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Predictive Analytics in Government: A New Spin

It would have been difficult for most people to predict the exact outcome of the recent budget showdown. While the past history of budget battles may have provided some hints, the final outcome was unknown until the very end.

No one can foretell the future with certainty. However, careful analysis of the past combined with logical reasoning can produce a range of potential outcomes. One technique in this approach is using predictive analytics, which is just a fancy name for statistics. Yes, plain old dull statistics.

Predictive Analytics: Driven by a Clear Business Need

Many management consulting companies and software vendors have been touting predictive analytics as the panacea that will solve all problems. As business intelligence consultants however, we have been advising our clients to view predictive analytics as another tool to use to help solve their business problems. The use of predictive analytics should be driven by a clear business need, either to solve a business problem or achieve a business result. Start with the business problem first and then determine which approach will best help you solve it. In many cases, predictive analytics can help.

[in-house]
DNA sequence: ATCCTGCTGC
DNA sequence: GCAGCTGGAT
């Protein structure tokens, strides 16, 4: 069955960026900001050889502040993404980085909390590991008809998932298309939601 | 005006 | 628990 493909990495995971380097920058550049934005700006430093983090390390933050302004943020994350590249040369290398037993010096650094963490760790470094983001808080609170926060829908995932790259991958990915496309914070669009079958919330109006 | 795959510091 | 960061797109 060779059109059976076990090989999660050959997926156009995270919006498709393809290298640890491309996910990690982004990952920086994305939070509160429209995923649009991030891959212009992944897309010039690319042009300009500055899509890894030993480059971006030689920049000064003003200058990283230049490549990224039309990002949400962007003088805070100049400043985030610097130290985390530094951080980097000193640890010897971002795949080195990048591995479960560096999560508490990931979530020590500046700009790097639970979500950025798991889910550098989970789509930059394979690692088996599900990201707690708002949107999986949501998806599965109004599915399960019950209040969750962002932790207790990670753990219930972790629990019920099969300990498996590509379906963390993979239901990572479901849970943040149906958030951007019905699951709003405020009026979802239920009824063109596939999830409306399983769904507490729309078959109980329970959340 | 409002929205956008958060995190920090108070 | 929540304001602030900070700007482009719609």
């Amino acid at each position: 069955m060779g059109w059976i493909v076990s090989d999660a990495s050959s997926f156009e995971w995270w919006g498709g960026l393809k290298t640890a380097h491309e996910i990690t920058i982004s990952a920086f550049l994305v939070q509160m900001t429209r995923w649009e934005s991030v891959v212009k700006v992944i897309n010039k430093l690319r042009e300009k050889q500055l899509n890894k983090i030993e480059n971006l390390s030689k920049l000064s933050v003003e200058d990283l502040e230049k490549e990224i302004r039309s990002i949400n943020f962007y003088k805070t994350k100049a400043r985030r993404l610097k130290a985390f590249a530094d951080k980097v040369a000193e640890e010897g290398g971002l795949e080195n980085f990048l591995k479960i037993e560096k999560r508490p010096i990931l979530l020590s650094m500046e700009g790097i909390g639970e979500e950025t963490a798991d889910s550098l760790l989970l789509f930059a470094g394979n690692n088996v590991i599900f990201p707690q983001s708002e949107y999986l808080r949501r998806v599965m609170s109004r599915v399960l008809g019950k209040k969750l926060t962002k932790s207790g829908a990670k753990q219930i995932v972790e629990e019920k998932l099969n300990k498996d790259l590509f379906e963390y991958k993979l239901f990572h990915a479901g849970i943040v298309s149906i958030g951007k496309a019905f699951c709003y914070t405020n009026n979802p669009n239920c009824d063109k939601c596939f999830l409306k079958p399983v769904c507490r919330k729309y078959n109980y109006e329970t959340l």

Creating the Prediction Model

The technical process for creating a predictive analytics model is fairly straightforward. After doing the precursor step of ensuring a clear business need, follow the process below: 

  • Formulate the model: a statistician or other specialist will formulate the statistical model to produce the predictive analytics.
  • Collect the data: if the required data is not currently in your data warehouse, then you will have to extract the data from the relevant sources.
  • Validate the model: this is an iterative process to ensure statistical validity.
  • Use the predictive analytics to solve you business problem or achieve a business result. 

Now let’s see an example of using predictive analytics at a federal agency.

Analytics in Action: One Agency’s Use of Predictive Analytics

Assume your federal agency delivers citizen-facing services and you count how many units of a particular work item are received and processed at each individual office. You need to become more productive due to an increasing workload and ever diminishing budget. By having a projection of anticipated work over a three, six and twelve month horizon, you will be able to better allocate resources to process this work. Thus you want to predict the number of work items received in your office over the next year.

Following the process outlined above, you create a time series forecast and the predictive analytic “Projected Count.” You then modify your business process to incorporate using this new metric. Overtime, you review the accuracy of the forecast and fine tune the model as appropriate. More importantly, you review if the predictive analytic is helping you achieve your desired business outcome.

Moving Forward with Analytics

Predictive analytics is just another tool for government managers to use in running their organization. With a clear understanding of the desired business outcomes and a properly specified model, you can indeed “predict” the future.

by David McIntire

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